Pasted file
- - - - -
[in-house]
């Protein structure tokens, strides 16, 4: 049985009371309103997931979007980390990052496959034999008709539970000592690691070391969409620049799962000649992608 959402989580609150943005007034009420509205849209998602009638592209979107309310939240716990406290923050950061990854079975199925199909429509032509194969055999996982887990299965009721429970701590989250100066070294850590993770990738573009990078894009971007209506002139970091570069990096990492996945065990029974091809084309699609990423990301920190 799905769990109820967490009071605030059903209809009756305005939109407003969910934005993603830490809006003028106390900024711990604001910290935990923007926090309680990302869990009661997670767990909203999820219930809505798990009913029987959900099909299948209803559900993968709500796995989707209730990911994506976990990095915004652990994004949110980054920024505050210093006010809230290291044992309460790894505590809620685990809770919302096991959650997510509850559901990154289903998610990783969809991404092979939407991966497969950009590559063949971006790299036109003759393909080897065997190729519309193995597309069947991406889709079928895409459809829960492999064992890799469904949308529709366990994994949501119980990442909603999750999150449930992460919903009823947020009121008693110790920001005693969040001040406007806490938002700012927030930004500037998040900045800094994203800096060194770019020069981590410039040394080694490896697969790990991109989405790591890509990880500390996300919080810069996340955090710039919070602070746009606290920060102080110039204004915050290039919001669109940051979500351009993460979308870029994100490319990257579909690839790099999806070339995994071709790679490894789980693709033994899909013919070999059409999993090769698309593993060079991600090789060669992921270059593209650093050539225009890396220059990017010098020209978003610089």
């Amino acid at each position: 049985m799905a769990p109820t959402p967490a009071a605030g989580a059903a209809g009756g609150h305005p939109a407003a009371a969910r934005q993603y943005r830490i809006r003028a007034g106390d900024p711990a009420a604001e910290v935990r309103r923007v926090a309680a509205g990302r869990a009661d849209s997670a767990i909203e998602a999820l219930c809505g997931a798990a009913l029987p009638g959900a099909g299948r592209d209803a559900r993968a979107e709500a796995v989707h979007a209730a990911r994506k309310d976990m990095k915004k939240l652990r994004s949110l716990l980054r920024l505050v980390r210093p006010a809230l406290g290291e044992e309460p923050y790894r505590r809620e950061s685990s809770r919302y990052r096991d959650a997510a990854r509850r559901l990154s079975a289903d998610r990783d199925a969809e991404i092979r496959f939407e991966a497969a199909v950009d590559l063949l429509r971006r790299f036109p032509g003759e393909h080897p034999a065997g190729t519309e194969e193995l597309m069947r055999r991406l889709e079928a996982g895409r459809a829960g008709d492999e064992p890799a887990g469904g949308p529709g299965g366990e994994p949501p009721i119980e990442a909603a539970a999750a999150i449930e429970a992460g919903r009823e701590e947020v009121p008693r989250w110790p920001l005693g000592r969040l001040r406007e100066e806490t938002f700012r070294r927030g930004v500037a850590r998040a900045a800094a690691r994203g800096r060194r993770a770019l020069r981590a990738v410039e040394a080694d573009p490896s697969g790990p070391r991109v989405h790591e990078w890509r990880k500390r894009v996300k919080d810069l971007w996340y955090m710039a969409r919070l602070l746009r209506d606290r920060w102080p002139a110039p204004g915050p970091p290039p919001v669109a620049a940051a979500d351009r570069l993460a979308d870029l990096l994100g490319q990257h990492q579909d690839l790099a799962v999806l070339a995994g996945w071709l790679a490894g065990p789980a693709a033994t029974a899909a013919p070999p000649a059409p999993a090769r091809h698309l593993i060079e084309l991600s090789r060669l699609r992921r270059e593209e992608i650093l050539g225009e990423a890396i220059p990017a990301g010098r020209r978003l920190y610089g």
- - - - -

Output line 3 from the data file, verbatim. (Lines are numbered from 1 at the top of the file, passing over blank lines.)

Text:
């Amino acid at each position: 049985m799905a769990p109820t959402p967490a009071a605030g989580a059903a209809g009756g609150h305005p939109a407003a009371a969910r934005q993603y943005r830490i809006r003028a007034g106390d900024p711990a009420a604001e910290v935990r309103r923007v926090a309680a509205g990302r869990a009661d849209s997670a767990i909203e998602a999820l219930c809505g997931a798990a009913l029987p009638g959900a099909g299948r592209d209803a559900r993968a979107e709500a796995v989707h979007a209730a990911r994506k309310d976990m990095k915004k939240l652990r994004s949110l716990l980054r920024l505050v980390r210093p006010a809230l406290g290291e044992e309460p923050y790894r505590r809620e950061s685990s809770r919302y990052r096991d959650a997510a990854r509850r559901l990154s079975a289903d998610r990783d199925a969809e991404i092979r496959f939407e991966a497969a199909v950009d590559l063949l429509r971006r790299f036109p032509g003759e393909h080897p034999a065997g190729t519309e194969e193995l597309m069947r055999r991406l889709e079928a996982g895409r459809a829960g008709d492999e064992p890799a887990g469904g949308p529709g299965g366990e994994p949501p009721i119980e990442a909603a539970a999750a999150i449930e429970a992460g919903r009823e701590e947020v009121p008693r989250w110790p920001l005693g000592r969040l001040r406007e100066e806490t938002f700012r070294r927030g930004v500037a850590r998040a900045a800094a690691r994203g800096r060194r993770a770019l020069r981590a990738v410039e040394a080694d573009p490896s697969g790990p070391r991109v989405h790591e990078w890509r990880k500390r894009v996300k919080d810069l971007w996340y955090m710039a969409r919070l602070l746009r209506d606290r920060w102080p002139a110039p204004g915050p970091p290039p919001v669109a620049a940051a979500d351009r570069l993460a979308d870029l990096l994100g490319q990257h990492q579909d690839l790099a799962v999806l070339a995994g996945w071709l790679a490894g065990p789980a693709a033994t029974a899909a013919p070999p000649a059409p999993a090769r091809h698309l593993i060079e084309l991600s090789r060669l699609r992921r270059e593209e992608i650093l050539g225009e990423a890396i220059p990017a990301g010098r020209r978003l920190y610089g």